17 Jan Home design inspiration: How to mix animal prints, lots of animal prints.
When you live alone, you can decorate in any way you desire. For Sarah Henley’s client, a woman who relocated from San Francisco, this meant indulging her love of animal prints. “She is very fashion forward, has two cats, and is involved in animal rescue and fostering,” says the Somerville-based designer. Henley notes that she wouldn’t normally use this much animal print in such close proximity, but the look works here since she balanced it with quieter pieces in clean lines and solid neutrals. “The room really reflects my client, which is how I like to work,” Henley says. “I don’t want too much of my stamp on it.”
1. Lucite stools with Mongolian sheepskin cushions soften the line at the end of the bed, which doesn’t have a footboard due to space constraints. “They’re very feminine, and the cats love to curl up on them,” Henley says.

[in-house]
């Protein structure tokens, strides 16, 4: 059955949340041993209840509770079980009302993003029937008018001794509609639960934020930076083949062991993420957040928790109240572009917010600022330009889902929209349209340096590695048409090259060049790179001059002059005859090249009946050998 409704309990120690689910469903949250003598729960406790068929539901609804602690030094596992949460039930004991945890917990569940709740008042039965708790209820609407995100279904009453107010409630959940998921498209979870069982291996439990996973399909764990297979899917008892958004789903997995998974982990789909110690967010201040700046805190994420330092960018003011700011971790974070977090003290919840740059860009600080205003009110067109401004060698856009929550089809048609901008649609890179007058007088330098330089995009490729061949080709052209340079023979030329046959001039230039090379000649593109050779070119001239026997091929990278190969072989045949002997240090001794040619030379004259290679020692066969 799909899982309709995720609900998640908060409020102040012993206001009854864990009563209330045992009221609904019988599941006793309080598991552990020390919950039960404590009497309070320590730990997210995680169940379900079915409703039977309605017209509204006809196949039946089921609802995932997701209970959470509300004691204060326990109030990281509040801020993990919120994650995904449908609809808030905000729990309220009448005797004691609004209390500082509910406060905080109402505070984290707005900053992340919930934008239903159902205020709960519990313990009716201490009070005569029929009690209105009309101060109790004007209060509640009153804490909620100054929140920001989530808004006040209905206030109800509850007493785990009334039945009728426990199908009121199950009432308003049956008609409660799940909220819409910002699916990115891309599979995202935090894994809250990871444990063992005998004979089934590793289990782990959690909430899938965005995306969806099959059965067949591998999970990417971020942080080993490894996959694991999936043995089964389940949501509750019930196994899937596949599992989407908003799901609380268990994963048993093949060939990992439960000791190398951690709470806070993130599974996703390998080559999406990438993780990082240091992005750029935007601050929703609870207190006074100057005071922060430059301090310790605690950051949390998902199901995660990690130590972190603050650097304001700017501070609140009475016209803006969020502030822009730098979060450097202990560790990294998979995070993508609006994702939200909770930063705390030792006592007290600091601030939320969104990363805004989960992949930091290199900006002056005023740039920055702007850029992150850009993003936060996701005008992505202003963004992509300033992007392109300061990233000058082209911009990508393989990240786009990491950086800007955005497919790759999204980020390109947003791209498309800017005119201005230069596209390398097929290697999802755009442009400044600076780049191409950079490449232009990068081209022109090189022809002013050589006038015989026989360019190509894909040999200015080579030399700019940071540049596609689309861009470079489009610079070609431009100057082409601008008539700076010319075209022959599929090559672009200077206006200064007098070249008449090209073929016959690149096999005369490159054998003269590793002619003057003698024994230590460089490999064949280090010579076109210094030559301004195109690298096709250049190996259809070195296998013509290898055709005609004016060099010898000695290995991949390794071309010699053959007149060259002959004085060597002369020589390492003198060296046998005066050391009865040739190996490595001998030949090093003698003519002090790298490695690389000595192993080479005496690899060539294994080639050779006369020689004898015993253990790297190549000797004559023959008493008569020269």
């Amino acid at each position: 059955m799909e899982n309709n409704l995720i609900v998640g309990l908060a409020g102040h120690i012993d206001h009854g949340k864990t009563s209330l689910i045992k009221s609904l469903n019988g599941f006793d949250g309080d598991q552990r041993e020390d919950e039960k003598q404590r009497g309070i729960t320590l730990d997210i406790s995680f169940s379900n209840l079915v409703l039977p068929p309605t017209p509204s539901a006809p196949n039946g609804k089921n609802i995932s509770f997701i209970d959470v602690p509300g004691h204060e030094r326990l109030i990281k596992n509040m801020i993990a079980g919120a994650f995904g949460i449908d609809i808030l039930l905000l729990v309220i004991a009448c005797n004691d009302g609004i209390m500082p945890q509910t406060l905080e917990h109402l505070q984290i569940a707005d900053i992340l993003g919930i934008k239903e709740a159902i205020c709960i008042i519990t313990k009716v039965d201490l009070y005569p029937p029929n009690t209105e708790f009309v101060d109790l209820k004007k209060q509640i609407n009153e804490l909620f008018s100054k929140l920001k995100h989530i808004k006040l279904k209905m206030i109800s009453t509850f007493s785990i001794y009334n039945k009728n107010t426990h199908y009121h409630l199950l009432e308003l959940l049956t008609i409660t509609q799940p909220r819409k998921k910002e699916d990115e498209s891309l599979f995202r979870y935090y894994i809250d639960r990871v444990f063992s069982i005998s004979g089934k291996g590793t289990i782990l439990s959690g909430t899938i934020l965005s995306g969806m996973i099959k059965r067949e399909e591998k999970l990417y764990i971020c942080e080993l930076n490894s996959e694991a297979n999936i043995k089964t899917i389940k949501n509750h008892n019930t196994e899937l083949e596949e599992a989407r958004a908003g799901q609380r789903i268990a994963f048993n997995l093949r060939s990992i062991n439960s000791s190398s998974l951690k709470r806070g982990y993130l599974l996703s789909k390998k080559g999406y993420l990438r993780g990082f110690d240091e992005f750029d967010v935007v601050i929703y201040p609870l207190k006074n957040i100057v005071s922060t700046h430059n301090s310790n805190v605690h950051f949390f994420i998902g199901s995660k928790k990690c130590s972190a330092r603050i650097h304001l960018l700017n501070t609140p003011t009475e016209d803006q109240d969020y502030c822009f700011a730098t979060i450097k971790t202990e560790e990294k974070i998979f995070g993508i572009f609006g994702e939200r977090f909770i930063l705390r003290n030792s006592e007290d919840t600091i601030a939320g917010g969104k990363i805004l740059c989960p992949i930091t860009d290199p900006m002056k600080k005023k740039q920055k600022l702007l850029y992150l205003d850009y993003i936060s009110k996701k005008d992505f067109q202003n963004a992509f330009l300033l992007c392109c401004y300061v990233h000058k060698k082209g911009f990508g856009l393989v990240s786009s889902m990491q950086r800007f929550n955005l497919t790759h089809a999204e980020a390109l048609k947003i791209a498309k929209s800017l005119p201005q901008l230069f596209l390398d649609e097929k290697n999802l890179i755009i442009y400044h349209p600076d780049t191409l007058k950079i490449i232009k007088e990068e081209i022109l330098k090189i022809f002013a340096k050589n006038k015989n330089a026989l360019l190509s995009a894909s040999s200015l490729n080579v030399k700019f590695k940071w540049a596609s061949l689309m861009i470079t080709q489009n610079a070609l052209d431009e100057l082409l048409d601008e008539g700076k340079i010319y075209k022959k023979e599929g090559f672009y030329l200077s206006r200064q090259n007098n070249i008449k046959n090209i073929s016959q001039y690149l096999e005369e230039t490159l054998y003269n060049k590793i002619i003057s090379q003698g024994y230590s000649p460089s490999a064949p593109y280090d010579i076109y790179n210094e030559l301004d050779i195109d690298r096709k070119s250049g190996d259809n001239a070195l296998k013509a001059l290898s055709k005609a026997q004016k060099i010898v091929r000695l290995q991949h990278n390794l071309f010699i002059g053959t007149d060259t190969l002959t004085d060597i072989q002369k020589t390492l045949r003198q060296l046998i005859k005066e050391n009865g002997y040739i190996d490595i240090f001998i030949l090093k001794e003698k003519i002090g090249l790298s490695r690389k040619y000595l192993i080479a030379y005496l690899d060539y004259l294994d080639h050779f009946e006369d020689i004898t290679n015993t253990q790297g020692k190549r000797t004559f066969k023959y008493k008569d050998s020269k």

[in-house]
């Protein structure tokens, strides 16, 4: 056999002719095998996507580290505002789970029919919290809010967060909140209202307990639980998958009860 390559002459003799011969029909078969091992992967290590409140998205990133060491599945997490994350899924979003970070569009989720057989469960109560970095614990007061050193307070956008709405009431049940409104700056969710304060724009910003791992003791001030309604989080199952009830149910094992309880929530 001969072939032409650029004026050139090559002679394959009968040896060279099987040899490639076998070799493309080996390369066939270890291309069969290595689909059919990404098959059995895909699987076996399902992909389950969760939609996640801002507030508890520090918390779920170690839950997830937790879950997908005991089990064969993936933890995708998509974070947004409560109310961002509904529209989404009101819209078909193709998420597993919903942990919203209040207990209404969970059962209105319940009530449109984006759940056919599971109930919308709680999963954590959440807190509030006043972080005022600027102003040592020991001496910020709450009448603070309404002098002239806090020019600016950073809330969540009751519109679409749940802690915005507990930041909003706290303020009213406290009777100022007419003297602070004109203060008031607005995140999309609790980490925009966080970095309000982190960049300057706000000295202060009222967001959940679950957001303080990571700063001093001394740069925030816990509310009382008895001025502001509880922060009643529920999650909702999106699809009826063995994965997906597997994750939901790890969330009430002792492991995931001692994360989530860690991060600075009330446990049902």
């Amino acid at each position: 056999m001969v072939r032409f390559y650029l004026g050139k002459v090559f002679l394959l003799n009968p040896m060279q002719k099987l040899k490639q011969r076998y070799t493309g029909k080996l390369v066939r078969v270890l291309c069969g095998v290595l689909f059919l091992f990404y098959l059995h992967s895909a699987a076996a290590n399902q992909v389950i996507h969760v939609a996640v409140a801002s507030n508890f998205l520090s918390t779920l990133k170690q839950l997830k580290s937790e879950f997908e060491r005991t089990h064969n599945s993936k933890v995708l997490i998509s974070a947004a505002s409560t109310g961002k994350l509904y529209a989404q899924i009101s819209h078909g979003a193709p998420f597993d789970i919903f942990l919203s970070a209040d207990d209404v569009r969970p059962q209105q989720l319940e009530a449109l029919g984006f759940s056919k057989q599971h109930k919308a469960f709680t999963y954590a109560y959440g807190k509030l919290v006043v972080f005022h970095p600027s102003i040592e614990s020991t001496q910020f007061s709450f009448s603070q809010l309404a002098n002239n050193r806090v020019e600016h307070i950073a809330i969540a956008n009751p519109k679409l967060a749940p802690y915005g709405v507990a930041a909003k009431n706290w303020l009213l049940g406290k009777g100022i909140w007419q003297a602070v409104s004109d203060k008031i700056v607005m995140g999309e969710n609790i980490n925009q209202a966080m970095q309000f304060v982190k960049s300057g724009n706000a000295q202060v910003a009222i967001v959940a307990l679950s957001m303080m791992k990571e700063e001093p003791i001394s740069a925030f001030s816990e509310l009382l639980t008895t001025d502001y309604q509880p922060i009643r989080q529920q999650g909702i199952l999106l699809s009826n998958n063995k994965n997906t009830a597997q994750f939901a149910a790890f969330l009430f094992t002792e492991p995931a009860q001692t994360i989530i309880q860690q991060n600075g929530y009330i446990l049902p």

2. St. Frank shams made out of a Nigerian textile and a custom bolster pillow in a small scale leopard print by Lee Jofa sit atop a quilted coverlet by Matouk. Henley played with proportion to make the room work. The petite table lamp by Kate Spade New York for Visual Comfort just fits under the angled eave.
3. A vintage lacquered dresser with brass pulls by Paul T. Frankl for Johnson Furniture Co. has a playful feel and fits perfectly under the window in the dormer. “The client loves the charm of the traditional New England architecture after living in San Francisco Victorians,” Henley says.
4. A custom linen shade made from Feline Fabric by Kelly Wearstler, which is a more modern take on an animal print, adds another layer of neutral color and pattern. A painted ceramic tiger figurine rests on top of a stack of books.
5. Henley had originally intended the vintage leopard print slipper chair for a living room, but decided it was perfect to cozy up a corner of the bedroom. A metal side table by Arteriors is just the right size for a cup of tea or a cocktail.
6. The vintage hand-knotted Turkish rug from Steven King Decorative Carpets in the Boston Design Center was the big splurge, and the starting point for the space. “It anchors the room without competing with chair,” Henley says. “It’s buttery, warm, and beautiful.”
Marni Elyse Katz is a regular contributor to the Globe Magazine. Send comments to [email protected].